A frame document has no <body>. It must not, since the browser ignores any frame tags if it finds any <body> content before it encounters the first <frameset> tag. A frame document, therefore, is all but invisible to any non-frames-capable browser. The <noframes> tag gives some relief to the frames-disabled.
You should use the <noframes> tag only within the outermost <frameset> tag of a frame document. Content between the <noframes> tag and its required end tag (</noframes>) is not displayed by any frames-capable browser but is displayed in lieu of other contents in the frame document by browsers that do not handle frames. The contents of the <noframes> tag can be any normal body content, including the <body> tag itself.
Although this tag is optional, experienced authors typically include the <noframes> tag in their frame documents with content that warns non-frames-capable browser users that they're missing the show. And smart authors give those users a way out, if not direct access to the individual documents that make up the frame document contents.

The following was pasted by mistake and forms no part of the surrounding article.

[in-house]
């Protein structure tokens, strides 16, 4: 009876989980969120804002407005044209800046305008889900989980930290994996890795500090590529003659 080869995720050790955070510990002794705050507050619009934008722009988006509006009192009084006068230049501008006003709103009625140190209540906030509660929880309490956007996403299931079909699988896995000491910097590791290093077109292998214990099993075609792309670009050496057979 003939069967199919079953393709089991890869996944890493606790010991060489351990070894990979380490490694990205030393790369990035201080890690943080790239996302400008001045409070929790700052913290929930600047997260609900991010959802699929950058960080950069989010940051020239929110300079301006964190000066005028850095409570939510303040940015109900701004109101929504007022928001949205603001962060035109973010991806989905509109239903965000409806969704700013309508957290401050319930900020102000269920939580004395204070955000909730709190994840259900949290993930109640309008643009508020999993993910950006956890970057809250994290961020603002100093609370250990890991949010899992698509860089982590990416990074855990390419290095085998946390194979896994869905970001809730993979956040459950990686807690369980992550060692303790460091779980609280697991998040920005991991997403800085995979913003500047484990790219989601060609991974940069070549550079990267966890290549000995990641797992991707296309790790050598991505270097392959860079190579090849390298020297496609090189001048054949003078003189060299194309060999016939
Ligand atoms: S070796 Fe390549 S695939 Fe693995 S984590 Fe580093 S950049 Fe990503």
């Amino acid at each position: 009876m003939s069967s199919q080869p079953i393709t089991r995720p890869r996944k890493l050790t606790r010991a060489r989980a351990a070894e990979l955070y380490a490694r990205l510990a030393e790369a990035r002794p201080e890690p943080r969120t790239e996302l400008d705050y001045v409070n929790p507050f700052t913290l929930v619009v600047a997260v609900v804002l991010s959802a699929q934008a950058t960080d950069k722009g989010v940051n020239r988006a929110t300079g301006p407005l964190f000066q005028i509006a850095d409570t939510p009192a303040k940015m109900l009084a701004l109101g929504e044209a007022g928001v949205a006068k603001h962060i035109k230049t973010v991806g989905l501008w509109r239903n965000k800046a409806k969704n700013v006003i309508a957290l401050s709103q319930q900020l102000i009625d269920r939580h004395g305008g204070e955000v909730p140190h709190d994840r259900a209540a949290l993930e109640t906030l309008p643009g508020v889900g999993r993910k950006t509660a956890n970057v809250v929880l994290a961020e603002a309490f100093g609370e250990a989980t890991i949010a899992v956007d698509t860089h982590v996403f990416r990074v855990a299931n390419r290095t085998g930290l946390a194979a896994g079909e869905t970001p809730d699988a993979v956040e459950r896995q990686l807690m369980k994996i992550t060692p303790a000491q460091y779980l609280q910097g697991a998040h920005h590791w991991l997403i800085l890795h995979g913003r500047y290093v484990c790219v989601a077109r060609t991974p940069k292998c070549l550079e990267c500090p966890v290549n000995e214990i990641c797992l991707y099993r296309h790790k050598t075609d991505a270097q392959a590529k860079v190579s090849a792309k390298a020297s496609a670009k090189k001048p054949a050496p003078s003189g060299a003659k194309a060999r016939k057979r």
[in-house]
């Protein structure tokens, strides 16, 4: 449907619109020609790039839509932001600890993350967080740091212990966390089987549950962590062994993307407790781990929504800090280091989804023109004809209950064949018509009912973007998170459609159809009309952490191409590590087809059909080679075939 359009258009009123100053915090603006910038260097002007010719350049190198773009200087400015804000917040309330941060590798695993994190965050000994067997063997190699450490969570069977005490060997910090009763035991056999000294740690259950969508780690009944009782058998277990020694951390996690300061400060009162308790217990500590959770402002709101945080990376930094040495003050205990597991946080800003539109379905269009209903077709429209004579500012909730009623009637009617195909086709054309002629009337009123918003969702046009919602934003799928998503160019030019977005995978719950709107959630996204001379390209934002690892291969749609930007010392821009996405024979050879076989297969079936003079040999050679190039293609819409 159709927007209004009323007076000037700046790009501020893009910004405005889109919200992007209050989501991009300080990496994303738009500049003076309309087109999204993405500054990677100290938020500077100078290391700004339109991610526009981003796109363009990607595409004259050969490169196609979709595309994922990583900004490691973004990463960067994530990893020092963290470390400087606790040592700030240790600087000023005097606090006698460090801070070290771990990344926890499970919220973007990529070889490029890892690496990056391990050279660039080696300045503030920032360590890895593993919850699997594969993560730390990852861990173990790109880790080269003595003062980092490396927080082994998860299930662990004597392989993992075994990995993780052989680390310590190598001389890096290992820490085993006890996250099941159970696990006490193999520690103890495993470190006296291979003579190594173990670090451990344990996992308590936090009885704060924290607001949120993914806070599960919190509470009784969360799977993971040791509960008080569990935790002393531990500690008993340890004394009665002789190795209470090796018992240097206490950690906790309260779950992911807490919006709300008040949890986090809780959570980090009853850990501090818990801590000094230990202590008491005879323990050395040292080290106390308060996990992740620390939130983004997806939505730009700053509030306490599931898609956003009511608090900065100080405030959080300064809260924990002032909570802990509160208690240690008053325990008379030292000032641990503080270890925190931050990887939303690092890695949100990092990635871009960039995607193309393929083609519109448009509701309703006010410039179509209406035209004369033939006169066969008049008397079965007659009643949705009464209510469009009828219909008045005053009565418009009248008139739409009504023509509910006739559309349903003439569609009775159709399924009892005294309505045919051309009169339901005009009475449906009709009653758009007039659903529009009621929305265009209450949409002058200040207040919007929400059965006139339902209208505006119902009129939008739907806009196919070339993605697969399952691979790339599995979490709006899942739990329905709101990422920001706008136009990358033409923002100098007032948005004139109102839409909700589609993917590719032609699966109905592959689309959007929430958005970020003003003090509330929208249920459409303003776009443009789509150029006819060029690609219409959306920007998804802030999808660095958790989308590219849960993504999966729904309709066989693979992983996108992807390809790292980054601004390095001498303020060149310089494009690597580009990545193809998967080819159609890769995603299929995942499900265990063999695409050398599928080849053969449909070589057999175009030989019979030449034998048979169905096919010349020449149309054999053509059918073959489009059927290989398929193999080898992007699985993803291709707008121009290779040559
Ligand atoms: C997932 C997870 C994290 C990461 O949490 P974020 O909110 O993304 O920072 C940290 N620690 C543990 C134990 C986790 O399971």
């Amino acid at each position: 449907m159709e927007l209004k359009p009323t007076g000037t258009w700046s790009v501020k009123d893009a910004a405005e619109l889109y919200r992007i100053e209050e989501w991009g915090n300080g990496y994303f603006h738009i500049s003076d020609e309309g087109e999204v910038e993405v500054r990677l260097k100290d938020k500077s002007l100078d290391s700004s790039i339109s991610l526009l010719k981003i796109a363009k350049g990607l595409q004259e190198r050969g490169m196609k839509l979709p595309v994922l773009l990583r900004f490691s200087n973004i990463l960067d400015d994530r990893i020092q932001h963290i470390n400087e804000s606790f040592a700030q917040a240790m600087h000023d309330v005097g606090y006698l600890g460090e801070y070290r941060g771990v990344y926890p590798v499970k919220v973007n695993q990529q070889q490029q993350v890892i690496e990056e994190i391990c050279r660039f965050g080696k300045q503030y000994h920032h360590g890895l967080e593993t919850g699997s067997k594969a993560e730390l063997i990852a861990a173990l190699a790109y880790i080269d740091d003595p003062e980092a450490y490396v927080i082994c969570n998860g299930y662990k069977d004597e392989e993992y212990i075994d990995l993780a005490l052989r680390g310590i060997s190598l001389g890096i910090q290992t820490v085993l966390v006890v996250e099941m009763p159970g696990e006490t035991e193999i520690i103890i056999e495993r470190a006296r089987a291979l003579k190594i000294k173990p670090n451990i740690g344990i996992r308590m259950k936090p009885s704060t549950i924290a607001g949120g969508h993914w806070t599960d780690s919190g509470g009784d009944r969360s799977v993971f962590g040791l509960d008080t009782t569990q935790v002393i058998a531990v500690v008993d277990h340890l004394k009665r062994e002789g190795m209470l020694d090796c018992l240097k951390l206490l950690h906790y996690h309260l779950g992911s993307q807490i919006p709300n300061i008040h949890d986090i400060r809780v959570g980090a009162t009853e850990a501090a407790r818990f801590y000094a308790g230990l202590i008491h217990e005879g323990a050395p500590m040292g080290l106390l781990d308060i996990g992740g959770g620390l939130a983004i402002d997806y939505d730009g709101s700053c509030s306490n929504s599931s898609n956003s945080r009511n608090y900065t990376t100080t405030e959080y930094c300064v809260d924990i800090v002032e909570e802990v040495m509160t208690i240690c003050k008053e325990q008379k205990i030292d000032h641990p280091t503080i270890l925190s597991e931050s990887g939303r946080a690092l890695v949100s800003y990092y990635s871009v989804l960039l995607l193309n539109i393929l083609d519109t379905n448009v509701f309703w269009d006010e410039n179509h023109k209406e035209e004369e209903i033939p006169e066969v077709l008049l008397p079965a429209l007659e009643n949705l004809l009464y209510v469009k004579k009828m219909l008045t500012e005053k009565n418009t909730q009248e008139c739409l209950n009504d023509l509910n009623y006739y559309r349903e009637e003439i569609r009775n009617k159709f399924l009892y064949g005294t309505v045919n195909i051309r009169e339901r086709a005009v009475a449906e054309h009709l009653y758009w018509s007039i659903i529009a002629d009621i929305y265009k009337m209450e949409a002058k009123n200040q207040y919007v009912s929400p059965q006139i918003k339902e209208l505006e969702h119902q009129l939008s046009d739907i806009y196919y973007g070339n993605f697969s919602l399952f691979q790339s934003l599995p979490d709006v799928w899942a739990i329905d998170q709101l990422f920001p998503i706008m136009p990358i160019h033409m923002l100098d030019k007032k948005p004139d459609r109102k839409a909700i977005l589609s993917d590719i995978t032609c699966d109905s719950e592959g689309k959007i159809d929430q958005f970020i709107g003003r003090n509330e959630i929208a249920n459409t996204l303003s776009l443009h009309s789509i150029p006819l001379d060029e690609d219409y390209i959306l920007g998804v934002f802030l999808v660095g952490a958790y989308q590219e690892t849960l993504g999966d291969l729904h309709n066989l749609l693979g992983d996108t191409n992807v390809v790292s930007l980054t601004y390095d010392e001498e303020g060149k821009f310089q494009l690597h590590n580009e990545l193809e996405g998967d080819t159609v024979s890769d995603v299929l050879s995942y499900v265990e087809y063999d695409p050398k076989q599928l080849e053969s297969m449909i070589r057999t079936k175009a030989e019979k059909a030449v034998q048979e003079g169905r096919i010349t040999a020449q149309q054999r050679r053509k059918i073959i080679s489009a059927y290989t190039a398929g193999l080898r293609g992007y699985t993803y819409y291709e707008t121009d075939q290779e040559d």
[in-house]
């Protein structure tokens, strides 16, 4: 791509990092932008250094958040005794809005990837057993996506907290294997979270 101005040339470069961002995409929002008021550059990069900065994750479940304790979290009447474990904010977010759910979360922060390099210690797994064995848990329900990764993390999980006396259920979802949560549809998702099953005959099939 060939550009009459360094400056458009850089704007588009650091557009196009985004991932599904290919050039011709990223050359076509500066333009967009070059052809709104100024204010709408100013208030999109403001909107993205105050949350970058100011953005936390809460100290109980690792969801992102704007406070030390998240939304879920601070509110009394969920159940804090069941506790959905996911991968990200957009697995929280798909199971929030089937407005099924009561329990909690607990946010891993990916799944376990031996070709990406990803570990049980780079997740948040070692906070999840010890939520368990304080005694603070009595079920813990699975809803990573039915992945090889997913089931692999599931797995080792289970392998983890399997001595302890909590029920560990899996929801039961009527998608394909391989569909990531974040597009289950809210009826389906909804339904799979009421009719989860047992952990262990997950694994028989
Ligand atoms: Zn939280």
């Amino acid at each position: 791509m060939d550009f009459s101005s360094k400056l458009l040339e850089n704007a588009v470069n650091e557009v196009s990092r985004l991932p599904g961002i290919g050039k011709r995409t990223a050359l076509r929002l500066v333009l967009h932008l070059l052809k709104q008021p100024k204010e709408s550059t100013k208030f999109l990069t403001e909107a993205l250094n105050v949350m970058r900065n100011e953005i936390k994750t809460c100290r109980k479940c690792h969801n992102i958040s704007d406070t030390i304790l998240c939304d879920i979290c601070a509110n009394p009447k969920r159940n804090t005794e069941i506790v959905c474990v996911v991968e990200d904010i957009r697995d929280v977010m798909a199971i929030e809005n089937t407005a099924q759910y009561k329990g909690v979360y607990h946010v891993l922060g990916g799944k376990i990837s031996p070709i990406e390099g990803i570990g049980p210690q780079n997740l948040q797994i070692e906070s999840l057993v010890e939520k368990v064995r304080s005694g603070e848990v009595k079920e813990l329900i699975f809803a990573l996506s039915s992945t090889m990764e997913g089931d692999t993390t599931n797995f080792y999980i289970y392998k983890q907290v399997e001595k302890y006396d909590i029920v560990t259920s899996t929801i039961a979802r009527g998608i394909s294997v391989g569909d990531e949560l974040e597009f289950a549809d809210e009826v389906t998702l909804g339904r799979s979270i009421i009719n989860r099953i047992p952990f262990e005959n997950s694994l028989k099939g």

Remember our first frame example in this chapter? Figure 11-5 shows what happens when that frame document gets loaded into an old version of Mosaic.
The HTML to produce this message looks like this:
<noframes> Sorry, this document can be viewed only with a frame-capable browser. Go to the <a href="frame1.html"> first HTML document</a> in the set. </noframes>
<noframes> works because most browsers are extremely tolerant of erroneous tags and incorrect documents. A non-frames browser simply ignores the frame tags. What's left, then, is the content of the <noframes> tag, which the browser dutifully displays.
If your browser strictly enforces some version of HTML or XHTML that does not support frames, it may simply display an error message and refuse to display the document, even if it contains a <noframes> tag.